Kelowna

From Wikipedia, the free encyclopedia
  (Redirected from Kelowna, BC)
Jump to: navigation, search
Kelowna
City
City of Kelowna
Downtown Kelowna and Cultural District from West Kelowna
Downtown Kelowna and Cultural District from West Kelowna
Flag of Kelowna
Flag
Coat of arms of Kelowna
Coat of arms
Nickname(s): Orchard City,[1] K-Town
Motto: "Fruitful in Unity"
Kelowna is located in British Columbia
Kelowna
Kelowna
Location of Kelowna in British Columbia
Coordinates: 49°53′01″N 119°29′36″W / 49.88361°N 119.49333°W / 49.88361; -119.49333
Country  Canada
Province  British Columbia
Region Okanagan
Regional District Central Okanagan
Settled 1879
Incorporated 5 May 1905
Government
 • Type Elected city council
 • Body Kelowna City Council
 • Mayor Colin Basran
 • MP Stephen Fuhr (Liberals)
 • MLAs Steve Thomson (BC Liberals)
Norm Letnick (BC Liberals)
Christy Clark (BC Liberals)
Area
 • City 211.82 km2 (81.78 sq mi)
 • Metro 2,904.86 km2 (1,121.57 sq mi)
Elevation 344 m (1,129 ft)
Population (2011)
 • City 117,312
 • Density 553.8/km2 (1,434/sq mi)
 • Urban 141,767
 • Metro 179,839
 • Metro density 62/km2 (160/sq mi)
Time zone Pacific Time Zone (UTC-8)
 • Summer (DST) Pacific Daylight Time (UTC-7)
Postal code span V1P, V1V – V1Z
Area code(s) (250), (778)
Highways BC 97 & BC 33
Website Official website

Kelowna (Listeni/kɛlnə/) is a city on Okanagan Lake in the Okanagan Valley, in the southern interior of British Columbia, Canada. It serves as the head office of the Regional District of Central Okanagan. Its name derives from an Okanagan language term for "grizzly bear".[2] Kelowna is the third largest metropolitan area in the province and ranks as the 22nd largest in Canada, with a population of 179,839 in 2011 making it the largest inland city in BC.

Nearby communities include the district municipality of West Kelowna (also referred to as Westbank, Westside) to the west across Okanagan Lake, Lake Country and Vernon to the north, as well as Peachland to the southwest and, further to the south, Summerland and Penticton.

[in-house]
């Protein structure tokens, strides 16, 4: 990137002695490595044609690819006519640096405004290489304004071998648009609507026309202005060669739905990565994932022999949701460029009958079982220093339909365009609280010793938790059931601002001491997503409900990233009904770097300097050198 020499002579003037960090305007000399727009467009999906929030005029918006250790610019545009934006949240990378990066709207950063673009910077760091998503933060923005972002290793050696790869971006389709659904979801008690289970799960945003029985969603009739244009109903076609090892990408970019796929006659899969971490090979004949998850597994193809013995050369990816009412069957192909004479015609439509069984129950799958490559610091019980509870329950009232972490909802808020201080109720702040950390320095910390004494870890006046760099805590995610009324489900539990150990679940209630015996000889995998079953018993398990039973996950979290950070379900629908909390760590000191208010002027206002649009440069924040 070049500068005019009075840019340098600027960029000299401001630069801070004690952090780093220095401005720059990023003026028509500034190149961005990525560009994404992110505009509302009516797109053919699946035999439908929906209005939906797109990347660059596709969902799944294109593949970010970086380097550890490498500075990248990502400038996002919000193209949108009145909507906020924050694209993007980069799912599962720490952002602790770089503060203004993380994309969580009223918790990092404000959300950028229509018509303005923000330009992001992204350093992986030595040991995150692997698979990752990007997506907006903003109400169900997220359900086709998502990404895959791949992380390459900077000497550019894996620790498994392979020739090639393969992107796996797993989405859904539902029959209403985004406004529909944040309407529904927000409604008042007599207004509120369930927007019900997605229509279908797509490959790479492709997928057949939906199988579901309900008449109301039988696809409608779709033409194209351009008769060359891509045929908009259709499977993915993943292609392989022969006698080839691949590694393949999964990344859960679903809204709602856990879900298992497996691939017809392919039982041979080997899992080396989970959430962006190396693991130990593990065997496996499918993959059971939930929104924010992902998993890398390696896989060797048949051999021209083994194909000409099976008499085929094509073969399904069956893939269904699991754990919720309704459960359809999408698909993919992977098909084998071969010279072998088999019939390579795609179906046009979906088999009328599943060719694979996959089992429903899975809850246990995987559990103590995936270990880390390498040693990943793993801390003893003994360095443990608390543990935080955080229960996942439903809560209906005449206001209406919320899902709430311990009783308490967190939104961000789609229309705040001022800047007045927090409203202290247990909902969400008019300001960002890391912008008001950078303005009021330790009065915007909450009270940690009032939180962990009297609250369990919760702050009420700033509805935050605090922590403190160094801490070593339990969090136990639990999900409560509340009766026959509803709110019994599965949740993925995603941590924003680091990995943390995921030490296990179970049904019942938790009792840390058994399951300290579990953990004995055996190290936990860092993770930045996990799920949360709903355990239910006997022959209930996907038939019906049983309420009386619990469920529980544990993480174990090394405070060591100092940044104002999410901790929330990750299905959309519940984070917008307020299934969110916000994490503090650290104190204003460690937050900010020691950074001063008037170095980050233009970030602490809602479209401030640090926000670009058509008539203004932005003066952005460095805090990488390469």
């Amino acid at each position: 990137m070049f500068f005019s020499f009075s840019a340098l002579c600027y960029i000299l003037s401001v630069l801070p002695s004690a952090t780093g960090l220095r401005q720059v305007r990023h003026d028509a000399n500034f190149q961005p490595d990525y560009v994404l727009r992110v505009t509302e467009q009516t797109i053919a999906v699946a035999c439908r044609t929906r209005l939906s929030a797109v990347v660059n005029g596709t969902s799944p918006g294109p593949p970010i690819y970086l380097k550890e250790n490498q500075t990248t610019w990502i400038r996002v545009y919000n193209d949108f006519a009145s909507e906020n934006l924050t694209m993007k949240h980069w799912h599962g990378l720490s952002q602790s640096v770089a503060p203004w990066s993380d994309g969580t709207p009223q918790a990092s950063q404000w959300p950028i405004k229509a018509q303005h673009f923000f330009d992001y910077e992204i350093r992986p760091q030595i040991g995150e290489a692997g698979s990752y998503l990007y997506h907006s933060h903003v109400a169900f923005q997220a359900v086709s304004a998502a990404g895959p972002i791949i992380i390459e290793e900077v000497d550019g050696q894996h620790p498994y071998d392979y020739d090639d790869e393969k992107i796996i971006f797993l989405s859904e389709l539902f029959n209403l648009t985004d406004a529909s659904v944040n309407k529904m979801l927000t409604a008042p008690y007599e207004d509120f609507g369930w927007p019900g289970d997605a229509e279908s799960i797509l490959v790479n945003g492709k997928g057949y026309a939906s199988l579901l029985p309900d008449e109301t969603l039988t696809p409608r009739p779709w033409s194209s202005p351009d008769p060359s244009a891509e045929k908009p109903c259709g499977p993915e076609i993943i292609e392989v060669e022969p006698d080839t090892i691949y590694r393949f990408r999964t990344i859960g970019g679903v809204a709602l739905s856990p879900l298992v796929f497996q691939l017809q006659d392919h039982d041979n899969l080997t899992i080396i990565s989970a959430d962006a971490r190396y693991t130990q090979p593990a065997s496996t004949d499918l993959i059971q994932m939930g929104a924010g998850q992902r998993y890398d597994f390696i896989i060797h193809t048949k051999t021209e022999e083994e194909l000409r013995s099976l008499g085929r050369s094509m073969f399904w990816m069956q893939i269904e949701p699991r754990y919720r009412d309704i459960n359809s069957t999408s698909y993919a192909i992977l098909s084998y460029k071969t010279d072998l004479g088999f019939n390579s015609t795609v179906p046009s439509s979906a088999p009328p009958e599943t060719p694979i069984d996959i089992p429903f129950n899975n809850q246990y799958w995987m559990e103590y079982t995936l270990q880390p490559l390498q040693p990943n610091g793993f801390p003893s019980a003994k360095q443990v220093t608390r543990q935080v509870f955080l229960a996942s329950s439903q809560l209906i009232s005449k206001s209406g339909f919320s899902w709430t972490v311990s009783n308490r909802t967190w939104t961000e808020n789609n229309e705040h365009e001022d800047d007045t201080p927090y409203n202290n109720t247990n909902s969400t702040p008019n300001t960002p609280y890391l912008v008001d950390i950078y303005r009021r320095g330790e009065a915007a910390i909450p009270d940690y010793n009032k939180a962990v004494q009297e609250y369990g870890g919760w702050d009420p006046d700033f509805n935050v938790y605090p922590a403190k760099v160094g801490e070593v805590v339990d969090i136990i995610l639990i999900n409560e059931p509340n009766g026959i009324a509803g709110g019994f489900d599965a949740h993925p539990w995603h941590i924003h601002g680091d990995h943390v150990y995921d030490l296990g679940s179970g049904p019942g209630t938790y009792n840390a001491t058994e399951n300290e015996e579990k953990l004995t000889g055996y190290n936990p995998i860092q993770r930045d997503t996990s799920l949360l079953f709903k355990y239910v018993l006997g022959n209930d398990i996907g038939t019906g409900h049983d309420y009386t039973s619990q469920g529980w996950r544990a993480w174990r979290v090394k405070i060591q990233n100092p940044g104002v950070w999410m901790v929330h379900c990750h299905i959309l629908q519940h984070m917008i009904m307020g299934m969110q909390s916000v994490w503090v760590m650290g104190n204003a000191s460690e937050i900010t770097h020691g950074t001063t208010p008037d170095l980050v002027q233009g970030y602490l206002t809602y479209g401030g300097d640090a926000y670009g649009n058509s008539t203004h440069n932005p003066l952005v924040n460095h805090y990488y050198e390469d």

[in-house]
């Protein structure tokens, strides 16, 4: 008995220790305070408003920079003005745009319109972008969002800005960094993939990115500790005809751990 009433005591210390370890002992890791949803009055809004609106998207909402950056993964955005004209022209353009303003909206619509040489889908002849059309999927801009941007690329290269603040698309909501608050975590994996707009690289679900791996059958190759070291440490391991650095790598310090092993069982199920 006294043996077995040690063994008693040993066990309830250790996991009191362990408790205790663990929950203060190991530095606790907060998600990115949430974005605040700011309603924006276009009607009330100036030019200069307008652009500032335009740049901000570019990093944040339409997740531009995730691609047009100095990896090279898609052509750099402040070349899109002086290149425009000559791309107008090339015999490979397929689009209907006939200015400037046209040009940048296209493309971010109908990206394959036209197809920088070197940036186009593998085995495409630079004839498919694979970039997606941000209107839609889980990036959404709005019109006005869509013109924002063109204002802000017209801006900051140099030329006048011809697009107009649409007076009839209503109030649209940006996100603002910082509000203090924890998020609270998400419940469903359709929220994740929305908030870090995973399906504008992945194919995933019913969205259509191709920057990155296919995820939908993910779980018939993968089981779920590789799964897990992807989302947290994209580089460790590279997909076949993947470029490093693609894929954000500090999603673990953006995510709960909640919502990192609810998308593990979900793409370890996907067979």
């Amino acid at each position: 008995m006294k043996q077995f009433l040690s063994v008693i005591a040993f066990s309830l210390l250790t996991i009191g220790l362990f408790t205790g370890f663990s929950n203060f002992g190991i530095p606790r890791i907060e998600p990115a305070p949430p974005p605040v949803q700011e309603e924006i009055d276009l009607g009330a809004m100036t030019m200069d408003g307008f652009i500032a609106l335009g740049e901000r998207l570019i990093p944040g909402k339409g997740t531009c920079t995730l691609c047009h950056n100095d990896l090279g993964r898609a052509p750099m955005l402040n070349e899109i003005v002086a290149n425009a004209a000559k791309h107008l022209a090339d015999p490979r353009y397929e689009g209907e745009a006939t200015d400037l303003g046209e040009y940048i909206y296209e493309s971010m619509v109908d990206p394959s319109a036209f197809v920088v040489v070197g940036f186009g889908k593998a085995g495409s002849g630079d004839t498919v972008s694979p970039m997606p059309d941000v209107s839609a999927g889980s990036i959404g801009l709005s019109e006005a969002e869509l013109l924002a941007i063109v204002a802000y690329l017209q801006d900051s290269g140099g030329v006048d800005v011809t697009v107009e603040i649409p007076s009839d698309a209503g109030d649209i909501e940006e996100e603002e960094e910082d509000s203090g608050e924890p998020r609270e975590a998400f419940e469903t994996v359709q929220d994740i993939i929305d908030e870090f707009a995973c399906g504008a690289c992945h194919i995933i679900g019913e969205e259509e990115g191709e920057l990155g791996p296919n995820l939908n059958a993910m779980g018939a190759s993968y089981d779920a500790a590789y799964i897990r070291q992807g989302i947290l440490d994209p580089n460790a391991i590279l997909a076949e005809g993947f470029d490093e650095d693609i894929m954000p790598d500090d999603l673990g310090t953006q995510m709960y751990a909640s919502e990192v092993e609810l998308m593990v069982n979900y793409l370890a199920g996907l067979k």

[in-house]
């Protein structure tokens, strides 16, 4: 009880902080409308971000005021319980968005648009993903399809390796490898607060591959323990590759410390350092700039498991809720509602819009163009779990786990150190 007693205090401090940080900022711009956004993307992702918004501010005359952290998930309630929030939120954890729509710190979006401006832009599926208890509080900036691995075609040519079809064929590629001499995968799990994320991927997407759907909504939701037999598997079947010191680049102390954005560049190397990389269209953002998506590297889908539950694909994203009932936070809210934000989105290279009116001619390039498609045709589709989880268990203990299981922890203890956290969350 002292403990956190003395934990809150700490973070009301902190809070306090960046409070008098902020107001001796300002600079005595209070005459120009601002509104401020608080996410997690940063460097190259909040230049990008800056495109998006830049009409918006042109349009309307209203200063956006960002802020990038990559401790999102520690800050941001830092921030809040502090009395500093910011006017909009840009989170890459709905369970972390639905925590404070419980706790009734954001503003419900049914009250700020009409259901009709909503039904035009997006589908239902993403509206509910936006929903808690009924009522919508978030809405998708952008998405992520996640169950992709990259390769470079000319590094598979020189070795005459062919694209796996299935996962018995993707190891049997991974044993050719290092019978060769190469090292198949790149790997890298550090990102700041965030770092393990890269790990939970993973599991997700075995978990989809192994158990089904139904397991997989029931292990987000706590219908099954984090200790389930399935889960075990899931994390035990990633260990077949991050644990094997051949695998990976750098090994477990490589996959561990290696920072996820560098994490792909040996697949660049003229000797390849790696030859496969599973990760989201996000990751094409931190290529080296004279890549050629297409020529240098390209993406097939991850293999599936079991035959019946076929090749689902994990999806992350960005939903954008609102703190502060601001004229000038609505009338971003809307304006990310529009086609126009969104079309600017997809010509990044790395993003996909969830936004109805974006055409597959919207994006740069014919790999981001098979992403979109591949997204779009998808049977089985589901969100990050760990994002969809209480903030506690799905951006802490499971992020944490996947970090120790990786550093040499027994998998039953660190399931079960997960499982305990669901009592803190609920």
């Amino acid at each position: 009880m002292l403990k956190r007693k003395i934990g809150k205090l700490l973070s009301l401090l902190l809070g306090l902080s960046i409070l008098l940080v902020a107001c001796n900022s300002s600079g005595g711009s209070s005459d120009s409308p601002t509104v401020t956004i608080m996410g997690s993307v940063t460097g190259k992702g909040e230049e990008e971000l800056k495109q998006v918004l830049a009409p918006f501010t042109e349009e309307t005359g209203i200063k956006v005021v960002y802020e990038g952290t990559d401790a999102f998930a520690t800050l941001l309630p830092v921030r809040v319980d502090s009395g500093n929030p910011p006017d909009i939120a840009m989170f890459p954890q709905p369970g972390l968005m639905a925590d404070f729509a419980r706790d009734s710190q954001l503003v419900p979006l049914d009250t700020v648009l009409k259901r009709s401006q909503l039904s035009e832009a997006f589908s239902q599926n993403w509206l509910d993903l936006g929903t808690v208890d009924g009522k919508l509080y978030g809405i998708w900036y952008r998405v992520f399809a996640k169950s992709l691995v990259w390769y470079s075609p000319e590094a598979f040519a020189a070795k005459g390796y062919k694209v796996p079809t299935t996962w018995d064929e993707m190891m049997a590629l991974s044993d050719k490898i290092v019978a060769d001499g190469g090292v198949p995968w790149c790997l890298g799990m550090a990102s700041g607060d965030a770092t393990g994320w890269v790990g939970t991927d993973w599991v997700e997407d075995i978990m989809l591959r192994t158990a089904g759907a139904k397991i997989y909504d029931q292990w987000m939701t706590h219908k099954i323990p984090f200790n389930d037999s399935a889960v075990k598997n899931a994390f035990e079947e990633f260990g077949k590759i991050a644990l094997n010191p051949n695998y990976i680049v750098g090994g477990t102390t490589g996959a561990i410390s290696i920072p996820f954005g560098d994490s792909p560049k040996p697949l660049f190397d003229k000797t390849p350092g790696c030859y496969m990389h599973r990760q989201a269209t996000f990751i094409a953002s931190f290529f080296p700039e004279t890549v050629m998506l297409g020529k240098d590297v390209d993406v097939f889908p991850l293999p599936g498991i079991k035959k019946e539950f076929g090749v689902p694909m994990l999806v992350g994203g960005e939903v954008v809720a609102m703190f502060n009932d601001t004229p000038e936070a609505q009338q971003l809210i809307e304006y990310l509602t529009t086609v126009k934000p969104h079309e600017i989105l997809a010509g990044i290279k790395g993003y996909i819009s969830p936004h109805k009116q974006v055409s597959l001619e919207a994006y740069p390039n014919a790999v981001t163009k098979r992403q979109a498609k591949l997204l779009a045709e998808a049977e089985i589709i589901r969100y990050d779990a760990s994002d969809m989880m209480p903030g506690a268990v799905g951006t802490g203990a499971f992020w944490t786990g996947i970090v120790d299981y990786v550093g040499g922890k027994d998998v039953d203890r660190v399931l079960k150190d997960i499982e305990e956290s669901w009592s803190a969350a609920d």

History[edit]

Father Charles M. Pandosy, a French Roman Catholic Oblate missionary, arriving in 1859 was the first European to settle at Kelowna, a place named "L'anse au sable" (Bay of Sand) in reference to the sandy shoreline. Kelowna was officially incorporated on 4 May 1905.[3]

In May 2005, Kelowna celebrated its Centennial. In the same year, new five lane William R. Bennett Bridge began construction to replace the three lane Okanagan Lake Bridge. It was part of a plan to alleviate traffic problems experienced during the summer tourist season, when the influx of tourists adds to the commuters between West Kelowna and Kelowna. The new bridge was completed in 2008.

Events of significance[edit]

  • On 6 August 1969 a sonic boom from a nearby air show produced an expensive broken glass bill of a quarter million dollars while at least 6 people were injured. The incident was caused by a member of America's Blue Angels during a practice routine for the Kelowna Regatta festival: He accidentally went through the sound barrier while flying too low.[4]
  • Winter 1986 was the last time that the Lake completely froze over. The Royal Canadian Mounted Police helicopter successfully rescued an SUV that had tried to drive across the Lake and fell through the ice.
  • 2000s, Kelowna builds the tallest building in between the Lower Mainland and Calgary: Skye at Waterscapes, which is a 26-floor residential tower.

Area seasonal wildfires[edit]

  • On 7 May 1992, a forest fire consumed 60 hectares of forest on Mount Boucherie in West Kelowna across Lake Okanagan from Kelowna proper: no homes were damaged, however.
  • In August 2003, a nearby wildfire destroyed over 200 homes and forced the temporary evacuation of approx. 30,000 residents.[5] During the 2003 fire, many trestles of the historic Kettle Valley Railway were destroyed. All the trestles have been rebuilt to look like the originals but using smaller dimension beams.
  • In late August 2005, a 30 hectare fire caused multiple evacuations in the Rose Valley subdivision across the lake in West Kelowna.